10 Swinging Sixties Crime Novels You May Enjoy

“1. Victor Canning: Doubled in Diamonds. Canning was a star crime writer in the ’60s and in Rex Carver he created one of the best wise-cracking British private detectives ever. The four Carver novels are narrated in the first person. … 2. Agatha Christie: A Caribbean Mystery. I may be cheating a bit here: although Christie penned this Miss Marple cozy mystery in 1964 she doesn’t explicitly say when it’s set although the descriptions infer it’s contemporary. … 3. Len Deighton: The Ipcress File. You could call this a spy novel but the hero, Harry Palmer, takes on a whole regiment of criminals and secret agents as he pursues his quarry – Bluejay. … 4. Desmond Bagley: Running Blind. Bagley was another top performer during the ’60s producing a string of excellent crime novels including The Freedom Trap and The Spoilers. Running Blind predates Icelandic noir by decades. … 5. Alistair Maclean: Puppet on a Chain. MacLean is best known for his set piece war novels such as The Guns of Navarone and Where Eagles Dare. Puppet on a Chain is set mostly in ’60s Amsterdam. … 6. Ed McBain: The Empty Hours. McBain was in his pomp during the ’60s writing the gritty contemporary cop tales in his US-based 87th Precinct series. … 7. Ross Macdonald. Black Money. Many speak of Macdonald as the true heir of Raymond Chandler. And Macdonald was at his peak during the ’60s turning out a string of his hard-boiled Lew Archer crime mysteries. … 8. Maj Sjöwall and Per Wahlöö: The Laughing Policeman. This woman (Sjöwall) and man (Wahlöö) pair were early entrants into the Nordic noir field with this contemporary cop mystery published in 1968. Detective Beck investigates what lies behind the machine-gun slaughter of eight people on a bus and discovers a link to a previous crime. 9. John le Carré: The Spy Who Came In From the Cold. This is the ’60s spy thriller which set the benchmark for all the others. Probably le Carré’s shortest book, but none the worse for that. The plot is assembled with machine-tool precision and every twist comes as a shock both to the reader and to the tragic anti-hero Alec Leamas – played brilliantly in the film version by Richard Burton. … 10. Frederick Forsyth: The Day of the Jackal. Set at the height of the Organisation de l’Armée Secrète (OAS) terror in Paris in 1962, the plot concerns a hired assassin’s attempt to kill President General de Gaulle. …”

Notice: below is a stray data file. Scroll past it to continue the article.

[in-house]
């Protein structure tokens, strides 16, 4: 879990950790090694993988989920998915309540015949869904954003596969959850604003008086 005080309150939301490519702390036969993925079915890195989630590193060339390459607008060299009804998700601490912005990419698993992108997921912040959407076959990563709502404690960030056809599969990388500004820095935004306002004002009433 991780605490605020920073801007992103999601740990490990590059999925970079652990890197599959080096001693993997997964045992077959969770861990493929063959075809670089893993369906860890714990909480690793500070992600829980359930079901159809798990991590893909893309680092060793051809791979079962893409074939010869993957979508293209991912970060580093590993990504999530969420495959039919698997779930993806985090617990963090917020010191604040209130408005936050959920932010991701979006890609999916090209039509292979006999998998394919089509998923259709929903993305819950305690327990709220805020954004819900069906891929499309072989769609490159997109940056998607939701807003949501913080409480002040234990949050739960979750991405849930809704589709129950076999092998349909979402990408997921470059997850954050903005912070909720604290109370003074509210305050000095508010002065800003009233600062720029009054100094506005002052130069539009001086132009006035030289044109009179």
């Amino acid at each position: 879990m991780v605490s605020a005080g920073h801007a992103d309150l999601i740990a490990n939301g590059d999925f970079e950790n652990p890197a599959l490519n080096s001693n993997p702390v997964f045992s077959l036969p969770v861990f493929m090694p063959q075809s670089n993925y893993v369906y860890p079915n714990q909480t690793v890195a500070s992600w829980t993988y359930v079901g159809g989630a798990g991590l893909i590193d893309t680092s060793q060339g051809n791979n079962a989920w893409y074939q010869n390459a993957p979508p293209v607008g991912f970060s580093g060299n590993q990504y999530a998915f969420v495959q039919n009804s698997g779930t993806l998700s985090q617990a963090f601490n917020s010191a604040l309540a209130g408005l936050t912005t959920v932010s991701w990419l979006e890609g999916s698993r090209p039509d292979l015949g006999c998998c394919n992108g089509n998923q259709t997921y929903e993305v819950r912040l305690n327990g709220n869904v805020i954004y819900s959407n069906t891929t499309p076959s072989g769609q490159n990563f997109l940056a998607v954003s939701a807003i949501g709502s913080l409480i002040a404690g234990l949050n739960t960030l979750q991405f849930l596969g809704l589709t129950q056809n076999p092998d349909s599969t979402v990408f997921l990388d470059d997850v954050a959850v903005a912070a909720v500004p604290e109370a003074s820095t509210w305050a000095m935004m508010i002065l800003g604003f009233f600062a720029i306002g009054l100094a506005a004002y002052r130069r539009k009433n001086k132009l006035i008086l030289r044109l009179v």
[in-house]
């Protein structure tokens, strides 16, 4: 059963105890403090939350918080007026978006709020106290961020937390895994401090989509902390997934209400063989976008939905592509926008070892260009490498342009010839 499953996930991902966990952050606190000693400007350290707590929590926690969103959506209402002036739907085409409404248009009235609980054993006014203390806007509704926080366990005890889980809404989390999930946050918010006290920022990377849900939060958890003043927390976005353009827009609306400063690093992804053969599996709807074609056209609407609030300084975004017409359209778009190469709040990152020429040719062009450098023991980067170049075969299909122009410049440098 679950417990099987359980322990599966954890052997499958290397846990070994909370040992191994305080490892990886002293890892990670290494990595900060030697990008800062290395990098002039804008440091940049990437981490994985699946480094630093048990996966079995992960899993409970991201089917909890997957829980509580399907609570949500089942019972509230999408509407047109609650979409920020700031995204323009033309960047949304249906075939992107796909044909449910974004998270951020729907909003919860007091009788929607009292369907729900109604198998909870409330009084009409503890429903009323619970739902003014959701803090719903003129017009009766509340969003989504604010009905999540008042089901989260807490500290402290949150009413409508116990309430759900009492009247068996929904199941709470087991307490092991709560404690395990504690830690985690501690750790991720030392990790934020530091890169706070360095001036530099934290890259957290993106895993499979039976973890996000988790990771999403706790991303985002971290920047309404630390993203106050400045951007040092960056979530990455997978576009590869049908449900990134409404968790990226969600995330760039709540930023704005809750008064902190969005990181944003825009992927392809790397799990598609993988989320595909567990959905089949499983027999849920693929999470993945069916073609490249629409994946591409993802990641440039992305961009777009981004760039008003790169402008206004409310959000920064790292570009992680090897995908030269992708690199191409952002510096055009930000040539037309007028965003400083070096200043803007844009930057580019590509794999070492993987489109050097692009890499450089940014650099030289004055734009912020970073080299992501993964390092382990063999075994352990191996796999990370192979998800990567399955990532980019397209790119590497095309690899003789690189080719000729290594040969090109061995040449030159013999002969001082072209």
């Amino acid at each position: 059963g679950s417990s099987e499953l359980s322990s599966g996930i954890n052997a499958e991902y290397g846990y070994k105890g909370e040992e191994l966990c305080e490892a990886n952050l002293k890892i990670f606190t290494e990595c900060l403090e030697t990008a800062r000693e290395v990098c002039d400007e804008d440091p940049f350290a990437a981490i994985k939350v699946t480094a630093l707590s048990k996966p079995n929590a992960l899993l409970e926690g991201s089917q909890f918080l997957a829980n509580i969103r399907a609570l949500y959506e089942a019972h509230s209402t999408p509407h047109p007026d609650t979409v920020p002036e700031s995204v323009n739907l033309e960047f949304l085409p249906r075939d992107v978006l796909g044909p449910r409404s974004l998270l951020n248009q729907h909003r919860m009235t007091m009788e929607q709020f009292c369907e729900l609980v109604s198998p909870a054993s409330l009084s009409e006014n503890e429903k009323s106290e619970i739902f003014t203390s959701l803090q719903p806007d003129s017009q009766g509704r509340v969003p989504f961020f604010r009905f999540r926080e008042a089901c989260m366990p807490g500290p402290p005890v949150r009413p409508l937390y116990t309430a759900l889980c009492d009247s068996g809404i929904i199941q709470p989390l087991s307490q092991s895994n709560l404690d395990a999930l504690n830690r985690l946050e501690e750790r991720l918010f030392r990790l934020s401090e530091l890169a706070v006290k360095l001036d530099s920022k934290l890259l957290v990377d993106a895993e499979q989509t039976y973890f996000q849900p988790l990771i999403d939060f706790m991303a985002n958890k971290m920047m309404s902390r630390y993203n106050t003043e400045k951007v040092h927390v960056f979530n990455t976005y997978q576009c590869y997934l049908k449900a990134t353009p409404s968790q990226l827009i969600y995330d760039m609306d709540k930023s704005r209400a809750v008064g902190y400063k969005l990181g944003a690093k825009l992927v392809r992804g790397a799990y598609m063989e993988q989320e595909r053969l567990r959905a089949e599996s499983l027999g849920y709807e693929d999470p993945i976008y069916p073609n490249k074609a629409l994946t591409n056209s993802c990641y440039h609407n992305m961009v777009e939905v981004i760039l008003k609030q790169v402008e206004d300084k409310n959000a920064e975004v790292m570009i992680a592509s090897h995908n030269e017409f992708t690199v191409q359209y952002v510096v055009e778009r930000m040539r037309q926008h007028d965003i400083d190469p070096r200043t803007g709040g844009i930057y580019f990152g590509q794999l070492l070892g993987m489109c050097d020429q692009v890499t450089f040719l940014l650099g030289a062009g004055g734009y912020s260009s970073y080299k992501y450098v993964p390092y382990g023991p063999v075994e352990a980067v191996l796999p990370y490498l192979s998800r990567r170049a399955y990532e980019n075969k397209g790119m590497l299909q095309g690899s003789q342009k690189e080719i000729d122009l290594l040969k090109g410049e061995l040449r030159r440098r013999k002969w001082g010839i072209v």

Peter Bartram

About 1960s: Days of Rage

Bill Davis - 1960s: Days of Rage
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